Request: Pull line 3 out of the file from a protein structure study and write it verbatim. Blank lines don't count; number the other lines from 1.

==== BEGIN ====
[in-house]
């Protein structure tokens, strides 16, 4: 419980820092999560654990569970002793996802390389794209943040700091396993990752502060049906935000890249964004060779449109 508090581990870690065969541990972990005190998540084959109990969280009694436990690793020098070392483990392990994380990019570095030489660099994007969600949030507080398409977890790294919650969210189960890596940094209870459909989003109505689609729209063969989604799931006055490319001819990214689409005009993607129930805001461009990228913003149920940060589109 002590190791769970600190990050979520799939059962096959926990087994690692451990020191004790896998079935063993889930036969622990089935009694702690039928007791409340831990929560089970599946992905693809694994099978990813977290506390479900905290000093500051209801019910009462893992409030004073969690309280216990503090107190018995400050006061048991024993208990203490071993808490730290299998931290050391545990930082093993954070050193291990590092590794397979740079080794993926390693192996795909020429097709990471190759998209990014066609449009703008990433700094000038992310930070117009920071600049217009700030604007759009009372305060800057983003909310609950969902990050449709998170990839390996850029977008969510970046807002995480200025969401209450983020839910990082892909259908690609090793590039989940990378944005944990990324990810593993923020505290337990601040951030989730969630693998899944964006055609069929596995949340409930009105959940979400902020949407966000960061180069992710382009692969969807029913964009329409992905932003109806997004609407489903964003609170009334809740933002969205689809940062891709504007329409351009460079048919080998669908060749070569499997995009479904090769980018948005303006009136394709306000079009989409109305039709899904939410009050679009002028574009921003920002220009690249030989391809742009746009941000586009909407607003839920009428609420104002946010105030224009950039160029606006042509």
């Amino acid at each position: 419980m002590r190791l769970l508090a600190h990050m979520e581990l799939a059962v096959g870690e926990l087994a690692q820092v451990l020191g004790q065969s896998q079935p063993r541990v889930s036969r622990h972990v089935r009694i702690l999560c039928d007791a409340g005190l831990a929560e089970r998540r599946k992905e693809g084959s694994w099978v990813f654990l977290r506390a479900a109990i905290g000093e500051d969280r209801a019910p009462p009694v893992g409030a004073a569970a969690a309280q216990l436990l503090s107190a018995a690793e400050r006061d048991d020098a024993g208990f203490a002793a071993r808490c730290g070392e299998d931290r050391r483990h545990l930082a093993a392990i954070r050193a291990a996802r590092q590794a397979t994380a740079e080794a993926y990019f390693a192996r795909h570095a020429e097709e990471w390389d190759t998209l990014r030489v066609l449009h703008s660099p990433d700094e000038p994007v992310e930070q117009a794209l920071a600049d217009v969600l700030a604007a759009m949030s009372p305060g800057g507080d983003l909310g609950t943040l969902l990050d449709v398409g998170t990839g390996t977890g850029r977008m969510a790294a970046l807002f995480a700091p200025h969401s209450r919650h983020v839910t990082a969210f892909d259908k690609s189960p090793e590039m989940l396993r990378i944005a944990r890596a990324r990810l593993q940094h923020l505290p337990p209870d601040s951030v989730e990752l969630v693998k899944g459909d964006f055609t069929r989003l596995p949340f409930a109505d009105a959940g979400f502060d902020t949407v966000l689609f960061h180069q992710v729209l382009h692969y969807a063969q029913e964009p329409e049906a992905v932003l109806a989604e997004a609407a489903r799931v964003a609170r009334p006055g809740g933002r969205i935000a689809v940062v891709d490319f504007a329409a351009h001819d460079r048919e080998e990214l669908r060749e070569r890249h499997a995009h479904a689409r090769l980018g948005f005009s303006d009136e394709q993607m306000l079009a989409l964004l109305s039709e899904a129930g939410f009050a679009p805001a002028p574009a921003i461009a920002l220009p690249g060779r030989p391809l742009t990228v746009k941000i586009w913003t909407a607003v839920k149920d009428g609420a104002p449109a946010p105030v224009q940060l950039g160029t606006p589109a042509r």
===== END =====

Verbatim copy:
């Amino acid at each position: 419980m002590r190791l769970l508090a600190h990050m979520e581990l799939a059962v096959g870690e926990l087994a690692q820092v451990l020191g004790q065969s896998q079935p063993r541990v889930s036969r622990h972990v089935r009694i702690l999560c039928d007791a409340g005190l831990a929560e089970r998540r599946k992905e693809g084959s694994w099978v990813f654990l977290r506390a479900a109990i905290g000093e500051d969280r209801a019910p009462p009694v893992g409030a004073a569970a969690a309280q216990l436990l503090s107190a018995a690793e400050r006061d048991d020098a024993g208990f203490a002793a071993r808490c730290g070392e299998d931290r050391r483990h545990l930082a093993a392990i954070r050193a291990a996802r590092q590794a397979t994380a740079e080794a993926y990019f390693a192996r795909h570095a020429e097709e990471w390389d190759t998209l990014r030489v066609l449009h703008s660099p990433d700094e000038p994007v992310e930070q117009a794209l920071a600049d217009v969600l700030a604007a759009m949030s009372p305060g800057g507080d983003l909310g609950t943040l969902l990050d449709v398409g998170t990839g390996t977890g850029r977008m969510a790294a970046l807002f995480a700091p200025h969401s209450r919650h983020v839910t990082a969210f892909d259908k690609s189960p090793e590039m989940l396993r990378i944005a944990r890596a990324r990810l593993q940094h923020l505290p337990p209870d601040s951030v989730e990752l969630v693998k899944g459909d964006f055609t069929r989003l596995p949340f409930a109505d009105a959940g979400f502060d902020t949407v966000l689609f960061h180069q992710v729209l382009h692969y969807a063969q029913e964009p329409e049906a992905v932003l109806a989604e997004a609407a489903r799931v964003a609170r009334p006055g809740g933002r969205i935000a689809v940062v891709d490319f504007a329409a351009h001819d460079r048919e080998e990214l669908r060749e070569r890249h499997a995009h479904a689409r090769l980018g948005f005009s303006d009136e394709q993607m306000l079009a989409l964004l109305s039709e899904a129930g939410f009050a679009p805001a002028p574009a921003i461009a920002l220009p690249g060779r030989p391809l742009t990228v746009k941000i586009w913003t909407a607003v839920k149920d009428g609420a104002p449109a946010p105030v224009q940060l950039g160029t606006p589109a042509r």